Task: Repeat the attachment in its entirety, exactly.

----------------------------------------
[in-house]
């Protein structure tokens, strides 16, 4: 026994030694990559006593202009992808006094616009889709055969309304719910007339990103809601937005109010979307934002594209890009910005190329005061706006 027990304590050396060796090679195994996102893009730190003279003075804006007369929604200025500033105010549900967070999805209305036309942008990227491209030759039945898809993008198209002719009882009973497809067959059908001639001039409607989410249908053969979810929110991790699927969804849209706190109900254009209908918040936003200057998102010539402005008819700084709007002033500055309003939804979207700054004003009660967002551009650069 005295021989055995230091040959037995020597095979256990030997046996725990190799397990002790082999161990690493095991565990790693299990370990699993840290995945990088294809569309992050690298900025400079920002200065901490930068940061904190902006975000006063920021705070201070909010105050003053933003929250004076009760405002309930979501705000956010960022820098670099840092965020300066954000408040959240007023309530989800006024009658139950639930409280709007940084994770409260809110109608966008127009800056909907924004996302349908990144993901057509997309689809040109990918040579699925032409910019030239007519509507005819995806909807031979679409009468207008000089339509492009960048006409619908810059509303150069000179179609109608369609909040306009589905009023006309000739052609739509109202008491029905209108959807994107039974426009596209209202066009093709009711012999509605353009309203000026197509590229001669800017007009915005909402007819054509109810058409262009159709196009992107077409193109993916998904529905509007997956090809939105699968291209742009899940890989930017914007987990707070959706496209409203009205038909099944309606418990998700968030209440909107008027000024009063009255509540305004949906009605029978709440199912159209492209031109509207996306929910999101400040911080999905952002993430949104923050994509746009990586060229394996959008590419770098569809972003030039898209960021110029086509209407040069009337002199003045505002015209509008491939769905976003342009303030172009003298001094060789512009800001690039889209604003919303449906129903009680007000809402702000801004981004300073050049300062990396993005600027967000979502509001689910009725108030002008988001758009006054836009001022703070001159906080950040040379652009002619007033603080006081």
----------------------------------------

[in-house]
């Protein structure tokens, strides 16, 4: 026994030694990559006593202009992808006094616009889709055969309304719910007339990103809601937005109010979307934002594209890009910005190329005061706006 027990304590050396060796090679195994996102893009730190003279003075804006007369929604200025500033105010549900967070999805209305036309942008990227491209030759039945898809993008198209002719009882009973497809067959059908001639001039409607989410249908053969979810929110991790699927969804849209706190109900254009209908918040936003200057998102010539402005008819700084709007002033500055309003939804979207700054004003009660967002551009650069 005295021989055995230091040959037995020597095979256990030997046996725990190799397990002790082999161990690493095991565990790693299990370990699993840290995945990088294809569309992050690298900025400079920002200065901490930068940061904190902006975000006063920021705070201070909010105050003053933003929250004076009760405002309930979501705000956010960022820098670099840092965020300066954000408040959240007023309530989800006024009658139950639930409280709007940084994770409260809110109608966008127009800056909907924004996302349908990144993901057509997309689809040109990918040579699925032409910019030239007519509507005819995806909807031979679409009468207008000089339509492009960048006409619908810059509303150069000179179609109608369609909040306009589905009023006309000739052609739509109202008491029905209108959807994107039974426009596209209202066009093709009711012999509605353009309203000026197509590229001669800017007009915005909402007819054509109810058409262009159709196009992107077409193109993916998904529905509007997956090809939105699968291209742009899940890989930017914007987990707070959706496209409203009205038909099944309606418990998700968030209440909107008027000024009063009255509540305004949906009605029978709440199912159209492209031109509207996306929910999101400040911080999905952002993430949104923050994509746009990586060229394996959008590419770098569809972003030039898209960021110029086509209407040069009337002199003045505002015209509008491939769905976003342009303030172009003298001094060789512009800001690039889209604003919303449906129903009680007000809402702000801004981004300073050049300062990396993005600027967000979502509001689910009725108030002008988001758009006054836009001022703070001159906080950040040379652009002619007033603080006081």